A strong and compelling work of graphic fiction. Appropriate for ages 10-13.
Reviewed from library copy.
Maisie’s Scrapbook by Samuel Narh, illustrated by Jo Loring-Fisher (9781911373575)
Maisie is sad that she can’t play with the bull by the fence. After all, her father tells her tall tales about little girls who are heroes. As the seasons change, Maisie has characteristics that are similar to each season. She is as “relentless as spring rain.” In the summer, she sees turtles in the stars with her father and she is as bright as a summer day. Fall comes and Maisie is scared of the bull in the field. Her parents love her in similar ways, making her food and spending time with her. She imagines that the rocking chair is a bull she can ride. In the winter, her parents play music together and Maisie is as pure as snow.
While the book follows the arc of the seasons, this picture book is less about seasons or a firm storyline and more about one little girl growing up beloved by her parents who come from different backgrounds and are of different races. The book highlights both the ways her parents are different from one another and the ways that they are the same. Love and food are very much the same while skills and languages are different. It’s a rich and personal look at a family.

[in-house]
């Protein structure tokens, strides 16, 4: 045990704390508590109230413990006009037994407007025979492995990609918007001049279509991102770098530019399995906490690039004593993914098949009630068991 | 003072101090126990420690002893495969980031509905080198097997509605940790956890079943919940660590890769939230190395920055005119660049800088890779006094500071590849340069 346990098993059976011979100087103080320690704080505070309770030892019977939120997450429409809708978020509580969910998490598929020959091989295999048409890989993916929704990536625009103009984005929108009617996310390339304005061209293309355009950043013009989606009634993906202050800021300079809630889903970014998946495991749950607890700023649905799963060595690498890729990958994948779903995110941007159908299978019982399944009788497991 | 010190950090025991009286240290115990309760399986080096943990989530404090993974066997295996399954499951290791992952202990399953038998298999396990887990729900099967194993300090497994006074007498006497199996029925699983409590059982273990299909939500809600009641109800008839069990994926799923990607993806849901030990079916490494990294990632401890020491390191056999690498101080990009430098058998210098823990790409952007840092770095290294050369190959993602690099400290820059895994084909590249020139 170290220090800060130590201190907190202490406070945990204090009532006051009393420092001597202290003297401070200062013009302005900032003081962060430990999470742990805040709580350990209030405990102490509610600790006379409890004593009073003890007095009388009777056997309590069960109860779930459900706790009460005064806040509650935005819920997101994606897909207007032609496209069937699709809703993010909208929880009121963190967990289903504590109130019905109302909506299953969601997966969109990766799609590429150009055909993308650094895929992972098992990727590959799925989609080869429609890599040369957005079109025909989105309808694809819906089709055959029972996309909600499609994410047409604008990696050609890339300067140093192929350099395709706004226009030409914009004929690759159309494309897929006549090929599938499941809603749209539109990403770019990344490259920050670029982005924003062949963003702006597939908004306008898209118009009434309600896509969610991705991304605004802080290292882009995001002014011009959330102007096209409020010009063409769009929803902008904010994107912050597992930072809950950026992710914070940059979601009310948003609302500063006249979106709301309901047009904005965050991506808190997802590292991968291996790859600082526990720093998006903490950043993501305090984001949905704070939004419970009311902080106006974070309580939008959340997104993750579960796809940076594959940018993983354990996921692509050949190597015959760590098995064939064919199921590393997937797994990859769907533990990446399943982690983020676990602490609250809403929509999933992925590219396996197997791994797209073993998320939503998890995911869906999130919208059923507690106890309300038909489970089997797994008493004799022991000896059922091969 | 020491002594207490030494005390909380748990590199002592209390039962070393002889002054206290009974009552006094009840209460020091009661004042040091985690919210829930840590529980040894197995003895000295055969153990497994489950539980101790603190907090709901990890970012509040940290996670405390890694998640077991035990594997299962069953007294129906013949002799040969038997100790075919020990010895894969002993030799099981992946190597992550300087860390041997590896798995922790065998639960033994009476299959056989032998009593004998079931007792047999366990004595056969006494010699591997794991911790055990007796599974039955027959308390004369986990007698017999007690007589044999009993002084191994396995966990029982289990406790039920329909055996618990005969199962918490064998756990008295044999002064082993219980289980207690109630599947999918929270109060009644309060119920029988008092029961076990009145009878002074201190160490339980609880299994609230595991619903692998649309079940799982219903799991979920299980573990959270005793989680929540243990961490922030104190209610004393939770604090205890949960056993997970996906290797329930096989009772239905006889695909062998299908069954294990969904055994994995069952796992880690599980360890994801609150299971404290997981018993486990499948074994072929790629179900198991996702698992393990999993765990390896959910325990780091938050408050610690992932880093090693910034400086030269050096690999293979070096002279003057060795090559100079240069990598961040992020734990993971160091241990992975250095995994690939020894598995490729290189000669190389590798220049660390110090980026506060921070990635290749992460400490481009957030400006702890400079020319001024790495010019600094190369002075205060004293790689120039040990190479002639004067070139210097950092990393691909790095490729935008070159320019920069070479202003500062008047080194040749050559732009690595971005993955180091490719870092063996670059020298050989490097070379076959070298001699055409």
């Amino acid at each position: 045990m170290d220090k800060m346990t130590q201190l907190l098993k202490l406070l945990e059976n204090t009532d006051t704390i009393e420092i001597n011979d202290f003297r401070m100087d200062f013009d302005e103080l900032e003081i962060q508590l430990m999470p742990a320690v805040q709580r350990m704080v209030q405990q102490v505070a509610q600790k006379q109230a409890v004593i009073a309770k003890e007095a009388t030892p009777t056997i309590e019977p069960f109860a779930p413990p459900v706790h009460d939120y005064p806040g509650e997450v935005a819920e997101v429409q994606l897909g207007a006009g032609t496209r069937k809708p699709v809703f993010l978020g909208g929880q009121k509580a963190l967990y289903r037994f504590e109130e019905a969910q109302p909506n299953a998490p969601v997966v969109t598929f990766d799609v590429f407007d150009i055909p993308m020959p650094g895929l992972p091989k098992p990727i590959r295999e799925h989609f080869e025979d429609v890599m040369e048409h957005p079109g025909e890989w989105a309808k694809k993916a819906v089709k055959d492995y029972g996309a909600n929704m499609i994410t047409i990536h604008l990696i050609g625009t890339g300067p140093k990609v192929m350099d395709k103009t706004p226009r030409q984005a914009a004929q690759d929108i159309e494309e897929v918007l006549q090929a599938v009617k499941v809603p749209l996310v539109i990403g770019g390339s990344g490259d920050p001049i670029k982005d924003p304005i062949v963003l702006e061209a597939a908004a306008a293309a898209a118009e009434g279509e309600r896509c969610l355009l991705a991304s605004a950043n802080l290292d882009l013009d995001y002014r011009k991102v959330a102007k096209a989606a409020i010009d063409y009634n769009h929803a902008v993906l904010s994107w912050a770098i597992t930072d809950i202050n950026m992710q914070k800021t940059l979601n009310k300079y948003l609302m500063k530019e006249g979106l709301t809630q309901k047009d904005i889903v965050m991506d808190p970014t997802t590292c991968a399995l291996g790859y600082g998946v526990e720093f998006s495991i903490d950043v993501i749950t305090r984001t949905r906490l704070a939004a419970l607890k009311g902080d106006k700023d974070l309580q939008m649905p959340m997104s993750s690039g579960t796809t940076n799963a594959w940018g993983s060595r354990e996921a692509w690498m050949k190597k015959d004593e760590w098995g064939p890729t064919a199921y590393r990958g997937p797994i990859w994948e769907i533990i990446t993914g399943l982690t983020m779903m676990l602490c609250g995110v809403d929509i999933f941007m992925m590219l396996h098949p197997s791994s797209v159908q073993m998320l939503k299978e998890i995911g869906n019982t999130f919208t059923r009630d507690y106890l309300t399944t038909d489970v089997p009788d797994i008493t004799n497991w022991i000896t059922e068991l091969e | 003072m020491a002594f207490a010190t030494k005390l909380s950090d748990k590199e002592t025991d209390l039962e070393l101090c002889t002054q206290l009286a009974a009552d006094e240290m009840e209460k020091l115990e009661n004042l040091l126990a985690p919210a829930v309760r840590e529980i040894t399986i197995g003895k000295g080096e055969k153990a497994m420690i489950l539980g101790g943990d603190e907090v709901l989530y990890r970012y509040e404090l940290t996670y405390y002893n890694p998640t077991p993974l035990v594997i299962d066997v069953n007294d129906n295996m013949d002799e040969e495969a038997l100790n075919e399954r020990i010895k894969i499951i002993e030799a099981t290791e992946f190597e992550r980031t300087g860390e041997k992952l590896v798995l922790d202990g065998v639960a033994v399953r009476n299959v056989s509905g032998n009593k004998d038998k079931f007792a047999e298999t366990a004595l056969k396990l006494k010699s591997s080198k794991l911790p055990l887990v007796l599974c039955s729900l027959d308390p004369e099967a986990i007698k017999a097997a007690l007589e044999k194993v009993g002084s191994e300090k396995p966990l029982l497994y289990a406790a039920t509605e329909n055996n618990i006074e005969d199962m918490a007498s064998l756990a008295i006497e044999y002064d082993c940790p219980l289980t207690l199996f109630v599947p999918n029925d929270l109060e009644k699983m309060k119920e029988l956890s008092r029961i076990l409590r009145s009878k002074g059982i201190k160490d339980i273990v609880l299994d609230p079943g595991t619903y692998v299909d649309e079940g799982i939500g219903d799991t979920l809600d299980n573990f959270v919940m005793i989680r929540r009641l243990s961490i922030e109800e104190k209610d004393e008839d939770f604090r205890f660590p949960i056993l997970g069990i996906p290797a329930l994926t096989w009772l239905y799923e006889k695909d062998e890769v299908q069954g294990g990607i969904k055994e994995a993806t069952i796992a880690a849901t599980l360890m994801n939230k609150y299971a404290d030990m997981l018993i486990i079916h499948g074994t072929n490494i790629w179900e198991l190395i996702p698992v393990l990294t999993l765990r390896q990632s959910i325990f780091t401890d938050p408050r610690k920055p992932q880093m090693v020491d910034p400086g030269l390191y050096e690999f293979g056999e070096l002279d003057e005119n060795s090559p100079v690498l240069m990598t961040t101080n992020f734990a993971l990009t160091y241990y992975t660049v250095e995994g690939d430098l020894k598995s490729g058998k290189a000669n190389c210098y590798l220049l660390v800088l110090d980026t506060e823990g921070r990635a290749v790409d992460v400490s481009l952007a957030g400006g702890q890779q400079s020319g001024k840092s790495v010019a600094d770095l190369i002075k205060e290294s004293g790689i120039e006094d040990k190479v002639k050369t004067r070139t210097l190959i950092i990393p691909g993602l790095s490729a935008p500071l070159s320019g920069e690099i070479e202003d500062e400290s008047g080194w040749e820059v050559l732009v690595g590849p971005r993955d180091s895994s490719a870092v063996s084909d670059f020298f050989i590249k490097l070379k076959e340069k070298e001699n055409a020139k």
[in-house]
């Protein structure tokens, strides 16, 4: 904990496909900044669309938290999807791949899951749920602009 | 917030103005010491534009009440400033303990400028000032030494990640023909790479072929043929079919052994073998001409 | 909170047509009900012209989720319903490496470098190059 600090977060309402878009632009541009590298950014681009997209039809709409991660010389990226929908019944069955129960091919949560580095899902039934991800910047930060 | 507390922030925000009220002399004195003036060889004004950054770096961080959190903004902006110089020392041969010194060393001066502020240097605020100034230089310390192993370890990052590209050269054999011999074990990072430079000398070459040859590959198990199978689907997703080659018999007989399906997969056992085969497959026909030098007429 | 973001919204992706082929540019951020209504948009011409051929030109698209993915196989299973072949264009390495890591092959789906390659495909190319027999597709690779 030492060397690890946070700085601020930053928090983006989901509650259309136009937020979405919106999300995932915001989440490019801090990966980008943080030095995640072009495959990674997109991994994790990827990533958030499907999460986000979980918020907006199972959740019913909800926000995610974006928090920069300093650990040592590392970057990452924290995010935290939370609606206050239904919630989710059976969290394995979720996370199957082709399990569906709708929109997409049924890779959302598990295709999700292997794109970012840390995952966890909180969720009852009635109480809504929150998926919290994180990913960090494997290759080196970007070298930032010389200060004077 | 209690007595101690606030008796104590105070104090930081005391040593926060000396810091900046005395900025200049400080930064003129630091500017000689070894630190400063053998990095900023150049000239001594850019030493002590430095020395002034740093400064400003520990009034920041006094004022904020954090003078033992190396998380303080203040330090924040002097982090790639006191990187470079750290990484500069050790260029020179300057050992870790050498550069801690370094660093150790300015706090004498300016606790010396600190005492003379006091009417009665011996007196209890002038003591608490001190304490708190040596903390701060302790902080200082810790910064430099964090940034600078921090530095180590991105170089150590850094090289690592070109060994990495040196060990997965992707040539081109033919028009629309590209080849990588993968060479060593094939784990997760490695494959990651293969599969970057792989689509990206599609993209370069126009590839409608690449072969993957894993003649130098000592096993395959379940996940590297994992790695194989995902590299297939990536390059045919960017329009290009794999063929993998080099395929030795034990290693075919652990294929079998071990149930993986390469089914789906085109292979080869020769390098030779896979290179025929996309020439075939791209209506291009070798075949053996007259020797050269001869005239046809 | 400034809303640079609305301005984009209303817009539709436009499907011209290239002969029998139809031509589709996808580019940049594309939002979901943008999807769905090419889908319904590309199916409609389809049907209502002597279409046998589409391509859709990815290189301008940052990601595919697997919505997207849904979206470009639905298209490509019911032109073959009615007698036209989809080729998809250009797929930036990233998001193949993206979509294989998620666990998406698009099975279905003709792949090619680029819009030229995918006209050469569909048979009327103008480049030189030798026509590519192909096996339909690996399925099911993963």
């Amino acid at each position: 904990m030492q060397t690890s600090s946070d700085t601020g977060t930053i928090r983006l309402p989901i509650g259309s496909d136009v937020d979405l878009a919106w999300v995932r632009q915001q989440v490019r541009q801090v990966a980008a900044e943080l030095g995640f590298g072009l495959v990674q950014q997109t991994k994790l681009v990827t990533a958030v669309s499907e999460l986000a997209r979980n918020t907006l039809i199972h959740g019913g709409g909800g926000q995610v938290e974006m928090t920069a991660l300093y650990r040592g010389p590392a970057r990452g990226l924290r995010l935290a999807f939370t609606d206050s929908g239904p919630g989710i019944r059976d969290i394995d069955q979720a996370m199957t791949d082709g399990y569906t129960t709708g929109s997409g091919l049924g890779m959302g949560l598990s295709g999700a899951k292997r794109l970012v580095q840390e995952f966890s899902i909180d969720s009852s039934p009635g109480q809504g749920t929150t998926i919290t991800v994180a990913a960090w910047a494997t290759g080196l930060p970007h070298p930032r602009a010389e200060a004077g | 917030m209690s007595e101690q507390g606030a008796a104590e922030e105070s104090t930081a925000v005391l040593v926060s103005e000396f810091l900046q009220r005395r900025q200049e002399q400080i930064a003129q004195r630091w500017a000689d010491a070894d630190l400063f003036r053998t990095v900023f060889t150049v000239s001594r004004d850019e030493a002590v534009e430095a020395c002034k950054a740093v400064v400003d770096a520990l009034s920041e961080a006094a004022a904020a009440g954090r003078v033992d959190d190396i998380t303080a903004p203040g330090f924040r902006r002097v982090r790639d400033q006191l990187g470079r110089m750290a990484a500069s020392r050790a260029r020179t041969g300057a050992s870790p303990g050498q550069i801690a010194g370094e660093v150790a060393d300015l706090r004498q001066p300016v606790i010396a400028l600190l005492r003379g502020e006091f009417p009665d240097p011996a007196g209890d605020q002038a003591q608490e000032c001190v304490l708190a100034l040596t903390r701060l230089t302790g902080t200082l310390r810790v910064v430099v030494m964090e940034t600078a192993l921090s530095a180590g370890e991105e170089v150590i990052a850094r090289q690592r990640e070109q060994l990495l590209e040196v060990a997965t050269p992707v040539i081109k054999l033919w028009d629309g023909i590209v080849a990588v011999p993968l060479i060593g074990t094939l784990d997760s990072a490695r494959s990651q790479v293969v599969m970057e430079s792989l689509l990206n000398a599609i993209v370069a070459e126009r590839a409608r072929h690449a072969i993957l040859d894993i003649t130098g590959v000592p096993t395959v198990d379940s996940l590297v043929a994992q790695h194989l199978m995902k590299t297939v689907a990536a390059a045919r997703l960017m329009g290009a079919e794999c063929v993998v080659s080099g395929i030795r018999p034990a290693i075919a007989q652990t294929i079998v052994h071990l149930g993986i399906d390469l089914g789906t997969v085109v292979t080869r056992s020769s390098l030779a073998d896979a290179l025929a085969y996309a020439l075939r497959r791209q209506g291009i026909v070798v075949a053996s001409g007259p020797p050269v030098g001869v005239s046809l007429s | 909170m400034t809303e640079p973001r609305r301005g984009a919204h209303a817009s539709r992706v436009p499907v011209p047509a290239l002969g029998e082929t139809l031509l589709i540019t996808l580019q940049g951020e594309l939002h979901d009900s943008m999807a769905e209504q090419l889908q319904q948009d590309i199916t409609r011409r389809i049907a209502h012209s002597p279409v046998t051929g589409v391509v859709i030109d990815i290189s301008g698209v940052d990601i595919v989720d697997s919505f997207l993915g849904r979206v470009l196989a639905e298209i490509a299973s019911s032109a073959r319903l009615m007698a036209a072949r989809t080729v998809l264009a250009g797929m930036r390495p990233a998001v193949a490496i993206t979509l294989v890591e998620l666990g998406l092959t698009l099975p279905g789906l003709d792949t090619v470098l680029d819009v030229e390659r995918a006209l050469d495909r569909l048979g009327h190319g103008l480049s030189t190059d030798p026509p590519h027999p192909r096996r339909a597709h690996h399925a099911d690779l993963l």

The illustrations by Loring-Fisher are done in mixed media and have a feeling of collage combined with the softness of watercolors. The illustrations show the tales the Maisie’s father tells in all of the seasons, looking together into the sky to see the clouds and stars that paint the stories. From wide landscapes to intimate family scenes, this picture book invites readers to explore.
Warm, diverse and full of love, this picture book tells one little girl’s story. Appropriate for ages 2-4.
Reviewed from e-galley provided by Lantana Publishing.
Climbing Shadows: Poems for Children by Shannon Bramer, illustrated by Cindy Derby (9781773060958)
Poetry books for children can be some of the worst books on the market. There are some poets who do it extraordinarily well without being saccharine or sing-songy, and now there is a new name to add to that list. Open this book of poetry and you are suddenly in an unknown land. There are no rhymes, the words are evocative, and the thoughts and ideas fresh and amazing. My immediate response to reading the first poem was, “Is this for children?” I read it again. Yes, yes they certainly are. But they are poems that are complicated and deep, but well worth swimming in.